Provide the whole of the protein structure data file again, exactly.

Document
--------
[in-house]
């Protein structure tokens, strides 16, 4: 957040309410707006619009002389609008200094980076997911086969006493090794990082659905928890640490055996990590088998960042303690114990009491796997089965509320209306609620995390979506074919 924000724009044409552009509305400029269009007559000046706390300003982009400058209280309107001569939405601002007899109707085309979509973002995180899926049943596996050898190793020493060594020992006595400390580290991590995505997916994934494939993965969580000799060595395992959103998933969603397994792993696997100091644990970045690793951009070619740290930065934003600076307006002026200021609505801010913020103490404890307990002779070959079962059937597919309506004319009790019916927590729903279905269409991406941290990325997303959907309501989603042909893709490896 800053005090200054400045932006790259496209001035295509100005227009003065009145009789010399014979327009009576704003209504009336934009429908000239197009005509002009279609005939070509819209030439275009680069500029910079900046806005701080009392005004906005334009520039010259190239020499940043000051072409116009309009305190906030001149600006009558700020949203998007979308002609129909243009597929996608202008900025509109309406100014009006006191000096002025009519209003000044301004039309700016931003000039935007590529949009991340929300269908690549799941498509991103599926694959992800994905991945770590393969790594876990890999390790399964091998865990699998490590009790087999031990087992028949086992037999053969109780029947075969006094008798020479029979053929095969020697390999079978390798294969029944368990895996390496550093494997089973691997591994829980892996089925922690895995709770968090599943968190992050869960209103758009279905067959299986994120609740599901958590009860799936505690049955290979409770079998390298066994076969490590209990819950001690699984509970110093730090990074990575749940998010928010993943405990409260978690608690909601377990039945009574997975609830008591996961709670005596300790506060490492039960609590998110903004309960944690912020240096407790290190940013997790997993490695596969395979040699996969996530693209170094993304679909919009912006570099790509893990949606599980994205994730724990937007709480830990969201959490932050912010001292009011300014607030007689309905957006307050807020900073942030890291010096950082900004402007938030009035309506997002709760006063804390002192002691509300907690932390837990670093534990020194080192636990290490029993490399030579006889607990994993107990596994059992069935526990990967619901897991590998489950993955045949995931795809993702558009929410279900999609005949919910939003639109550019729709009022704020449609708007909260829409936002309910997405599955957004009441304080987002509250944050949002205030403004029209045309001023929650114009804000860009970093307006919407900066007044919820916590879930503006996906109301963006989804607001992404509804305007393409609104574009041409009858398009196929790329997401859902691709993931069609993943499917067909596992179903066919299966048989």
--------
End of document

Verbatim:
[in-house]
């Protein structure tokens, strides 16, 4: 957040309410707006619009002389609008200094980076997911086969006493090794990082659905928890640490055996990590088998960042303690114990009491796997089965509320209306609620995390979506074919 924000724009044409552009509305400029269009007559000046706390300003982009400058209280309107001569939405601002007899109707085309979509973002995180899926049943596996050898190793020493060594020992006595400390580290991590995505997916994934494939993965969580000799060595395992959103998933969603397994792993696997100091644990970045690793951009070619740290930065934003600076307006002026200021609505801010913020103490404890307990002779070959079962059937597919309506004319009790019916927590729903279905269409991406941290990325997303959907309501989603042909893709490896 800053005090200054400045932006790259496209001035295509100005227009003065009145009789010399014979327009009576704003209504009336934009429908000239197009005509002009279609005939070509819209030439275009680069500029910079900046806005701080009392005004906005334009520039010259190239020499940043000051072409116009309009305190906030001149600006009558700020949203998007979308002609129909243009597929996608202008900025509109309406100014009006006191000096002025009519209003000044301004039309700016931003000039935007590529949009991340929300269908690549799941498509991103599926694959992800994905991945770590393969790594876990890999390790399964091998865990699998490590009790087999031990087992028949086992037999053969109780029947075969006094008798020479029979053929095969020697390999079978390798294969029944368990895996390496550093494997089973691997591994829980892996089925922690895995709770968090599943968190992050869960209103758009279905067959299986994120609740599901958590009860799936505690049955290979409770079998390298066994076969490590209990819950001690699984509970110093730090990074990575749940998010928010993943405990409260978690608690909601377990039945009574997975609830008591996961709670005596300790506060490492039960609590998110903004309960944690912020240096407790290190940013997790997993490695596969395979040699996969996530693209170094993304679909919009912006570099790509893990949606599980994205994730724990937007709480830990969201959490932050912010001292009011300014607030007689309905957006307050807020900073942030890291010096950082900004402007938030009035309506997002709760006063804390002192002691509300907690932390837990670093534990020194080192636990290490029993490399030579006889607990994993107990596994059992069935526990990967619901897991590998489950993955045949995931795809993702558009929410279900999609005949919910939003639109550019729709009022704020449609708007909260829409936002309910997405599955957004009441304080987002509250944050949002205030403004029209045309001023929650114009804000860009970093307006919407900066007044919820916590879930503006996906109301963006989804607001992404509804305007393409609104574009041409009858398009196929790329997401859902691709993931069609993943499917067909596992179903066919299966048989």